When it comes to high school students, it is very clear to recognize this signs. Many students feel anxious whenever issues to do with numbers are brought to their attention. Mostly, they are unable to interpret information conveyed in diagrams. This includes data in graphic representation, quadrilaterals, circles, angels and other mathematical diagrams. The process of grasping the data portrayed may be very long and may also end up capturing nothing from the whole content. Such persons are also unable to interpret data in instruments such as reading information in rulers, interpreting measurements in thermometers and other instruments. Therefore, it is clear that dyscalculia is not only experienced by the children but also the adults in the society. It is independent of gender or age. Furthermore, the same problem may also arise due to poor teaching offered and the social status of the persons.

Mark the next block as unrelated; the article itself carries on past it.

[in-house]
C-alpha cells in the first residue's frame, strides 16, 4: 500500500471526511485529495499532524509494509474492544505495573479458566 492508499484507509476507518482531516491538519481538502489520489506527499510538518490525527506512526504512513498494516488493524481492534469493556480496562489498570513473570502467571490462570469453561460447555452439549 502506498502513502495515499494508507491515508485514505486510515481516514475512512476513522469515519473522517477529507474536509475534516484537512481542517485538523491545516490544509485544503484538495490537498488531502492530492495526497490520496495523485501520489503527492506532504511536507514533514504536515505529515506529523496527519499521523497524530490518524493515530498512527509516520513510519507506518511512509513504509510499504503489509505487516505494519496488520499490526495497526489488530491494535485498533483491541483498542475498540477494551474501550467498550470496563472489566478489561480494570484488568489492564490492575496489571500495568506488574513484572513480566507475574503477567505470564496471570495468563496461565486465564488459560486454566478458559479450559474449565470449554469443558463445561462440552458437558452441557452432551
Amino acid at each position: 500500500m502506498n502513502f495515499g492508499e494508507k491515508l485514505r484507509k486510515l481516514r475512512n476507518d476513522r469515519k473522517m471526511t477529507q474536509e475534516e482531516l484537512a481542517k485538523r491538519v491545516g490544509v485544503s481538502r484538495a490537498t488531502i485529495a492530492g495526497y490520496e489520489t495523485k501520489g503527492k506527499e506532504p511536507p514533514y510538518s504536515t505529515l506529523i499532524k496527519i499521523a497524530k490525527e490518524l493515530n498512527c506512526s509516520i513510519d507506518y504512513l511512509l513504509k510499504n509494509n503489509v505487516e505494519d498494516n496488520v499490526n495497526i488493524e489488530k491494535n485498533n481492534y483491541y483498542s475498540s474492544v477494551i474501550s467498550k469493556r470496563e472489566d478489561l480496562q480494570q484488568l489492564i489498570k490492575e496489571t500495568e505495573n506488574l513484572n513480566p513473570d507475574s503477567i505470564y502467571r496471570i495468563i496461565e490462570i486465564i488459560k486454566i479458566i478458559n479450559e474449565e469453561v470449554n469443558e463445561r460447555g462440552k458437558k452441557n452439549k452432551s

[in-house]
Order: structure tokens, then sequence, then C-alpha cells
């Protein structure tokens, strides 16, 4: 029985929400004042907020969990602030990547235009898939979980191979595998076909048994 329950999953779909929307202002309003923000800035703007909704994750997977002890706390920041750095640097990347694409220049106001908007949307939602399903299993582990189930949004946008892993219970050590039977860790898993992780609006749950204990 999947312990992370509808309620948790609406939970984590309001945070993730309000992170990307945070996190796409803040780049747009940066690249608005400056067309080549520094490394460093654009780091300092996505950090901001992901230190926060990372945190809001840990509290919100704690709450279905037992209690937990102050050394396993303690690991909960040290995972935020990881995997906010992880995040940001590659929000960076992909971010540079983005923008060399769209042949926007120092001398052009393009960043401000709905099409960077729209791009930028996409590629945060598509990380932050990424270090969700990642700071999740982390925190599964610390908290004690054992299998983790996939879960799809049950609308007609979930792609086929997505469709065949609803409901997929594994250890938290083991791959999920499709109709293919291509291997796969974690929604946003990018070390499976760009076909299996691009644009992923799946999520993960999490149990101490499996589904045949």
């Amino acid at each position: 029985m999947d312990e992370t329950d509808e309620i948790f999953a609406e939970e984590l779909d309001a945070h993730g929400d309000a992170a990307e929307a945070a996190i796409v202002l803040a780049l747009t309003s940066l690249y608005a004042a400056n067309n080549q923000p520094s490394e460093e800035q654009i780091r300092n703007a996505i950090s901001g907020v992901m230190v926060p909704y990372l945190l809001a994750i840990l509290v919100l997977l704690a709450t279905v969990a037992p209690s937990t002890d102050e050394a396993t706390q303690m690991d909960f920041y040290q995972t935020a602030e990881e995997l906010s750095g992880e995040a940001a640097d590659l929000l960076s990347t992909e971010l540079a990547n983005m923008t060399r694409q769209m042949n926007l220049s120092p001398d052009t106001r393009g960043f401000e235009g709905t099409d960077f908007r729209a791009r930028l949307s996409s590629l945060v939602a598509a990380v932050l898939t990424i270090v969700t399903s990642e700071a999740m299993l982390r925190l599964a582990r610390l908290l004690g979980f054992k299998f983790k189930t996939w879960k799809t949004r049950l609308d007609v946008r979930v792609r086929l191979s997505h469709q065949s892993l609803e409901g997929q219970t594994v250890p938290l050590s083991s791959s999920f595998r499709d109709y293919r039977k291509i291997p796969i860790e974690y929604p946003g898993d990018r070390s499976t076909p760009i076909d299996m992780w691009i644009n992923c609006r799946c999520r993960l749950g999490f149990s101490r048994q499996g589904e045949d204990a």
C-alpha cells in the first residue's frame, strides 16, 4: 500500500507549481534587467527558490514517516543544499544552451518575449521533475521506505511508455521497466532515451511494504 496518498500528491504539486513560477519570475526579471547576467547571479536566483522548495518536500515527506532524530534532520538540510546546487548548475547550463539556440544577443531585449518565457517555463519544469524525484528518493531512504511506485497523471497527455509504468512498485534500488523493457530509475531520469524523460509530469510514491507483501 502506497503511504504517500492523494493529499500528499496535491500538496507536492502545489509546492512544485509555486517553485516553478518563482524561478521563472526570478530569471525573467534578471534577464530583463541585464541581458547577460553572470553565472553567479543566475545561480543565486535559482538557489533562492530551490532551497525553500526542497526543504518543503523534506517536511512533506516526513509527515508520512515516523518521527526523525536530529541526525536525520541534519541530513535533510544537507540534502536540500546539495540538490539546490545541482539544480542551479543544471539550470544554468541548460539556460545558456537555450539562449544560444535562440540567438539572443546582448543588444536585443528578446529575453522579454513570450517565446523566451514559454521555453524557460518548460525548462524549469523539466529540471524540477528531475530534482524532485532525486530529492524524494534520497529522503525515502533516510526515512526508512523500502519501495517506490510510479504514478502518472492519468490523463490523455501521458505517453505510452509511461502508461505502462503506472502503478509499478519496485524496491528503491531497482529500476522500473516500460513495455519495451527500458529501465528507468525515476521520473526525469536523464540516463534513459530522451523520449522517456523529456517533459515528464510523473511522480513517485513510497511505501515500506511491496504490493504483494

Other Disabilities Associated to Dyscalculia